DACOA is ICD’s best practices for MMF trading and risk management. It enables corporate treasuries to efficiently manage credit and liquidity risk with an end-to-end investment process that incorporates the analytics intelligence of Transparency Plus.

DACOA begins by assisting treasuries in establishing a working compliance policy that reflects the company’s investment objectives and risk tolerance. These investment policy guidelines developed by Treasury Strategies provide recommended investment parameters and ranges for MMF investments.

The acronym may be broken down as follows:


Corporates invest in multiple MMFs to more widely diversify their short-term investment portfolio and mitigate credit and liquidity risk. Investors and cash managers further diversify by setting a maximum investment in a fund’s total assets under management, a maximum investment in any single fund holding issuer, a maximum investment in any country outside its domicile, and limited to investing only in rated funds.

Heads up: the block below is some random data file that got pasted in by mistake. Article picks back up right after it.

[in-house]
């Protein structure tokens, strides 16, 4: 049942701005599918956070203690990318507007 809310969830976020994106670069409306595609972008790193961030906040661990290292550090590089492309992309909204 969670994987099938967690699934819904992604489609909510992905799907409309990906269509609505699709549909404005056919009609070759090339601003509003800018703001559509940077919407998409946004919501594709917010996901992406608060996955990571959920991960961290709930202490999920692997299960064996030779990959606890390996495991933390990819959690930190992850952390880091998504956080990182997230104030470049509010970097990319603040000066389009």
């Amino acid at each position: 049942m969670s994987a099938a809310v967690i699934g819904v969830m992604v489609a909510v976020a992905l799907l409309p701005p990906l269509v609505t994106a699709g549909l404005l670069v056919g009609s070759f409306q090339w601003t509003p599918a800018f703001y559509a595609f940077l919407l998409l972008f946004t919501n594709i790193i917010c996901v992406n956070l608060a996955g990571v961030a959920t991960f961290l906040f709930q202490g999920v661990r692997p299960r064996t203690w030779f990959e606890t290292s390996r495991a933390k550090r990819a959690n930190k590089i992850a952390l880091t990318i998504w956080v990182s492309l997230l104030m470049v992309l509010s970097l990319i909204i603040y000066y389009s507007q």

Corporates then analyse the following fund metrics to create a balanced investment portfolio that matches their established investment objectives and risk tolerance:

  • Aggregated counterparty exposure.
  • Aggregated country exposure.
  • Fund holdings details.
  • Sector analysis.
  • Liquidity profile.
  • Portfolio counterparty credit default swap pricing.
  • Portfolio counterparty stock summary.
  • Portfolio counterparty financial summary.

After large trades and also on a monthly basis investors generate on-demand guideline reports to confirm they are complying with their established MMF guidelines.